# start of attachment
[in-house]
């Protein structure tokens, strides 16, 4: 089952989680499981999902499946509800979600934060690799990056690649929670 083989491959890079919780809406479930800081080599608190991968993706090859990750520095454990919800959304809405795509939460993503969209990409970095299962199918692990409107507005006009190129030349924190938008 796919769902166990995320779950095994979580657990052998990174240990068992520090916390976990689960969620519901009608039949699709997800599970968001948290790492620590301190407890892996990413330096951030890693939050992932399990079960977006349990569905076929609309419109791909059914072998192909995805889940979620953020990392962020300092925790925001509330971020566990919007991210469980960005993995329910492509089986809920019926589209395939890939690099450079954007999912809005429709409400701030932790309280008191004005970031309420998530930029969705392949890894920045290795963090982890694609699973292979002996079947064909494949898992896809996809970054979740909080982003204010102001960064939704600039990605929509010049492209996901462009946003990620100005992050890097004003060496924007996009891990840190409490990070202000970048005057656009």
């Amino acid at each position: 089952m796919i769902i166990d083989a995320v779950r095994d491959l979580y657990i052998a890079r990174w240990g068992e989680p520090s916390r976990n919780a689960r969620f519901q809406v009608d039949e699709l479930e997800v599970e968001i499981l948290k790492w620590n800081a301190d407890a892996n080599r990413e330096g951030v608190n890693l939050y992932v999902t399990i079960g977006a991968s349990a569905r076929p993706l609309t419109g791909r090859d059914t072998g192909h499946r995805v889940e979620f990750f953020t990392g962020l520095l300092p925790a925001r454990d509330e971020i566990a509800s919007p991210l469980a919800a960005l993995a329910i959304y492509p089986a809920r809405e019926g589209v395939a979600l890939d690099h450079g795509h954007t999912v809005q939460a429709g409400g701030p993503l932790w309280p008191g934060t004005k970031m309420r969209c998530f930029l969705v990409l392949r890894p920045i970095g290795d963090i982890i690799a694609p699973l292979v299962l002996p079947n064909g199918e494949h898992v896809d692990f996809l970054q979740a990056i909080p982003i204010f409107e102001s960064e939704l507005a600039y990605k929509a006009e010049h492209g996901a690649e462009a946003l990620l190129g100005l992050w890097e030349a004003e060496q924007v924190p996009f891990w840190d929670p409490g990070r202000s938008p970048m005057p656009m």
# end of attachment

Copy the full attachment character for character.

[in-house]
């Protein structure tokens, strides 16, 4: 089952989680499981999902499946509800979600934060690799990056690649929670 083989491959890079919780809406479930800081080599608190991968993706090859990750520095454990919800959304809405795509939460993503969209990409970095299962199918692990409107507005006009190129030349924190938008 796919769902166990995320779950095994979580657990052998990174240990068992520090916390976990689960969620519901009608039949699709997800599970968001948290790492620590301190407890892996990413330096951030890693939050992932399990079960977006349990569905076929609309419109791909059914072998192909995805889940979620953020990392962020300092925790925001509330971020566990919007991210469980960005993995329910492509089986809920019926589209395939890939690099450079954007999912809005429709409400701030932790309280008191004005970031309420998530930029969705392949890894920045290795963090982890694609699973292979002996079947064909494949898992896809996809970054979740909080982003204010102001960064939704600039990605929509010049492209996901462009946003990620100005992050890097004003060496924007996009891990840190409490990070202000970048005057656009």
């Amino acid at each position: 089952m796919i769902i166990d083989a995320v779950r095994d491959l979580y657990i052998a890079r990174w240990g068992e989680p520090s916390r976990n919780a689960r969620f519901q809406v009608d039949e699709l479930e997800v599970e968001i499981l948290k790492w620590n800081a301190d407890a892996n080599r990413e330096g951030v608190n890693l939050y992932v999902t399990i079960g977006a991968s349990a569905r076929p993706l609309t419109g791909r090859d059914t072998g192909h499946r995805v889940e979620f990750f953020t990392g962020l520095l300092p925790a925001r454990d509330e971020i566990a509800s919007p991210l469980a919800a960005l993995a329910i959304y492509p089986a809920r809405e019926g589209v395939a979600l890939d690099h450079g795509h954007t999912v809005q939460a429709g409400g701030p993503l932790w309280p008191g934060t004005k970031m309420r969209c998530f930029l969705v990409l392949r890894p920045i970095g290795d963090i982890i690799a694609p699973l292979v299962l002996p079947n064909g199918e494949h898992v896809d692990f996809l970054q979740a990056i909080p982003i204010f409107e102001s960064e939704l507005a600039y990605k929509a006009e010049h492209g996901a690649e462009a946003l990620l190129g100005l992050w890097e030349a004003e060496q924007v924190p996009f891990w840190d929670p409490g990070r202000s938008p970048m005057p656009m």